Americans commonly believe that they are much more industrious than the French, Swedish, Italians or just about any other people on the European continent. But is that really true?
And, if so, why?
Award-winning American economist Edward C. Prescott will address those questions in "Why Do Americans Work So Much More Than Europeans," at 2 p.m. Tuesday, Feb. 10 in the MultiCultural Center at the University of California, Santa Barbara.
The talk, the 46th Annual Carl Snyder Memorial Lecture, is free and open to the public and is sponsored by the UCSB Department of Economics.
Prescott, the W.P. Carey Professor of Economics at Arizona State University, is the 2002 winner of the prestigious Nemmers Prize for Economics, an honor awarded biennially by Northwestern University. The prize includes $150,000.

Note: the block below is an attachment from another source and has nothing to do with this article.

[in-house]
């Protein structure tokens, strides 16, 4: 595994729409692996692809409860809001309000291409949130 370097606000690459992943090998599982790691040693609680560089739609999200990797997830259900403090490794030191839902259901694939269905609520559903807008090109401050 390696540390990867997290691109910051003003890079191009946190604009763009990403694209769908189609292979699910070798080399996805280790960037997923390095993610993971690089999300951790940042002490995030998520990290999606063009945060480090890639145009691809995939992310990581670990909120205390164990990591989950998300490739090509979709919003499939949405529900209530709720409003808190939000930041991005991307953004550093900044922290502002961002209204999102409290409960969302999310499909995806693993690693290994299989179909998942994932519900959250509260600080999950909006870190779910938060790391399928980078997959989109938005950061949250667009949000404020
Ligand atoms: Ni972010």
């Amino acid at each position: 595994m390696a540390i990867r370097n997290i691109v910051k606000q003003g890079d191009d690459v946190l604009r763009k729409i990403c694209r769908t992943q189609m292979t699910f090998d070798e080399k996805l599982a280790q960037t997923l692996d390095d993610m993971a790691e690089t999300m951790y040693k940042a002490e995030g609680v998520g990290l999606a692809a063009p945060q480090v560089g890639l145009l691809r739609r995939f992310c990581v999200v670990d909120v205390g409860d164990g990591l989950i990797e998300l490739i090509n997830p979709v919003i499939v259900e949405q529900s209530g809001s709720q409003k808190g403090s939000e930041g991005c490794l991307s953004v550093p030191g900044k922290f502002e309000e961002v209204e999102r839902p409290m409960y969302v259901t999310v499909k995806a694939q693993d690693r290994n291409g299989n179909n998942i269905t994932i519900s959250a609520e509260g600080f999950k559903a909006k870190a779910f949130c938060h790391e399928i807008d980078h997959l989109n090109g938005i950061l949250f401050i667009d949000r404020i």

He has also been widely talked about as a candidate to one day win the Nobel Prize in Economics. According to the "What You Should Know About Economics" Web site, "There is simply no other macroeconomist alive who has made more of a contribution to the field who hasn't yet won a Nobel Prize."
Prescott is best known for his paper, "Time to Build and Aggregate Fluctuations," co-authored by Finn E. Kydland, which seeks to better understand business cycle fluctuations. According to "What You Should Know About Economics," the paper "is one of the most highly read journal articles from the last 30 years."
In addition to his professorial duties, Prescott serves as a senior monetary advisor to the Federal Reserve Bank of Minneapolis.